This whole Secret Santa thing goes way beyond mere contrary claims of his existence, they do believe that there is actually a government conspiracy to cover it up. Well, of course! That's 90% of what the Government does, right, cover things up? I mean, why the hell would the United States, or any other, Government, spend time trying to make sure that Santa Claus stays a myth? Santaphiles have an answer for that (conspiracy theorists have an answer for everything don't they?). It's the retail industry! That's right. Unlike the parents in the Father Knows Best, the retail industry and the Government are in bed together and the secret lobbyists working for the retail industry want the Government to make sure that they have no competition, magical or otherwise. In other words, giving kids presents for free cuts into their profits. PUH-LEEZE! As if! Even if it were true that there was a Santa Claus, it doesn't appear that he's hurt the retail stores. Black Friday has slumped a little in recent years, but it still kicks major financial ass. And plus, even if it were possible for Santa to fit all of those toys on the sleigh, he couldn't have more than one per kid in there, could he?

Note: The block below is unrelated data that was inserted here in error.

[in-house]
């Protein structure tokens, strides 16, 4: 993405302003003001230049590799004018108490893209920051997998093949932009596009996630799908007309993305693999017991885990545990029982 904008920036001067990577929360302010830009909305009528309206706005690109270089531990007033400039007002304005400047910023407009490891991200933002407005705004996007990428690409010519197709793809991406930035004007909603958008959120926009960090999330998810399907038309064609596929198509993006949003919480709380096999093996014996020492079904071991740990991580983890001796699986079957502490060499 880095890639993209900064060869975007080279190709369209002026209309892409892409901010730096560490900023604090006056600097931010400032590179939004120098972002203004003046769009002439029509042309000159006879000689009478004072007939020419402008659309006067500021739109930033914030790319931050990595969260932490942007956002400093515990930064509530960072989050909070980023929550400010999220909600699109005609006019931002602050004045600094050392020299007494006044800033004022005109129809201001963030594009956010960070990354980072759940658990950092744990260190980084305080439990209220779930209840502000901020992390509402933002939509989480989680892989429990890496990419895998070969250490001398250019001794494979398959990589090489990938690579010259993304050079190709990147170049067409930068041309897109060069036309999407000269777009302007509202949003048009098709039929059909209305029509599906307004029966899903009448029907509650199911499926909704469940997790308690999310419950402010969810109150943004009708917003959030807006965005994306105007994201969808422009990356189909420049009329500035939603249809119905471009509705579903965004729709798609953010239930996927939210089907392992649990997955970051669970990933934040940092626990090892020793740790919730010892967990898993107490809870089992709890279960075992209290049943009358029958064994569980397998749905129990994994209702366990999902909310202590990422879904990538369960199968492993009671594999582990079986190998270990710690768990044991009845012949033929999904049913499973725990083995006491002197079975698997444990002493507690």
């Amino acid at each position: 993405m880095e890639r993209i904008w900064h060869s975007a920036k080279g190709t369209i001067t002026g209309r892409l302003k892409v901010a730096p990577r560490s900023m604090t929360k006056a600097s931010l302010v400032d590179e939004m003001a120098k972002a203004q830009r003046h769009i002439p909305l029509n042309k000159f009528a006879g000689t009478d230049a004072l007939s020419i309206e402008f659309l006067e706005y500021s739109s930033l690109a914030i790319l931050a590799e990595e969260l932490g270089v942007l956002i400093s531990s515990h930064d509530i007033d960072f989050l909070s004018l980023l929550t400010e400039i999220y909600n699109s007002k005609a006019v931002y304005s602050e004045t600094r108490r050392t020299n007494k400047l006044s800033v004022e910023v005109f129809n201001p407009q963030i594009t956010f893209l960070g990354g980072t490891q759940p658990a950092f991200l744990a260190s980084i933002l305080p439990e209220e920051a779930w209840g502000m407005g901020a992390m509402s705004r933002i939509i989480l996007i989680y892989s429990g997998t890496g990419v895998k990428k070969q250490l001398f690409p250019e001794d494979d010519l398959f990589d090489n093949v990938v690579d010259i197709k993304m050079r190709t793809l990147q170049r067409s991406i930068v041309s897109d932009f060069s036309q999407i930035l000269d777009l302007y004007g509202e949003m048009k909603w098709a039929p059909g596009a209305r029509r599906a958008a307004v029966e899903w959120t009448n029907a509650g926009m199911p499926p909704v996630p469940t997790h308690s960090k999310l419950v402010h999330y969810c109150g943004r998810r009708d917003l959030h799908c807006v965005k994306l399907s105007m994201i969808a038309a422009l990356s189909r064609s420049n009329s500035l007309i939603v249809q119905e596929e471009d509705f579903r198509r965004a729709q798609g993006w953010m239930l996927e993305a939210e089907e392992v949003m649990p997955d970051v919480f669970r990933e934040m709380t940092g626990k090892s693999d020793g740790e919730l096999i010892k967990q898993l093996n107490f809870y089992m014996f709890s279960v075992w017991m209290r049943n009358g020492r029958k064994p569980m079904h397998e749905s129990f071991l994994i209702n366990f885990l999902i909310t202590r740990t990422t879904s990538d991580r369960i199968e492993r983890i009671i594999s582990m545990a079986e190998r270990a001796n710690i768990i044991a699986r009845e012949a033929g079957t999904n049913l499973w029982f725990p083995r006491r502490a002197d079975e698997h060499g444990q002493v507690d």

And what of all of those classic problems with Santa? All of those questions that Santa-agnostic kids ask, like the boy in The Polar Express before he hops on that crazy train. How can he get to all those kids in one night? How do the reindeer fly? How does he get down the chimney? What about kids without chimneys? Why doesn't he have heart disease from all those milk and cookies? Well the Santaphiles have all the classic answers. He's magic! Or, he employs science we do not yet understand, or barely understand. At that point the Santaphile will start babbling stuff about quantum physics that are so complicated and out there that it would take a real quantum physicist to call bullshit on them.

So what is Santa anyway that he can do all of that? All right, here comes the cherry on this Steak n' Shake shake, you ready for this? SANTA AND HIS REINDEER ARE NOT OF THIS EARTH! Yes, Saint Nicholas either was an alien, or Santa Claus, who is an alien, used the legend of St. Nick to launch his present-giving campaign. He and his reindeer are shape shifters so that they may look like terrestrial creatures to fool us. And of course the fact that he is an alien means the Government want to cover him up that much more. There are even claims that they have one of his sleighs at Area 51, trying to reverse engineer it.

PEOPLE, ARE YOU SERIOUS?? I mean, really serious?? So an alien being came to Earth just to give toys to all the good little boys and girls? This just doesn't make any sense at all.

Like I said earlier, I don't consider myself a skeptic. I'm open to all kinds of possibilities and I do think that it's possible that there are otherworldly visitors flying about. However, I don't think they're being driven by reindeers and riding in sleighs.

Sorry, Virginia, but NO, there is NOT a Santa Claus!



This phenomenon is not actually real. Just some holiday humour. However, I would not be surprised if I actually hit on something real here.

Log in or registerto write something here or to contact authors.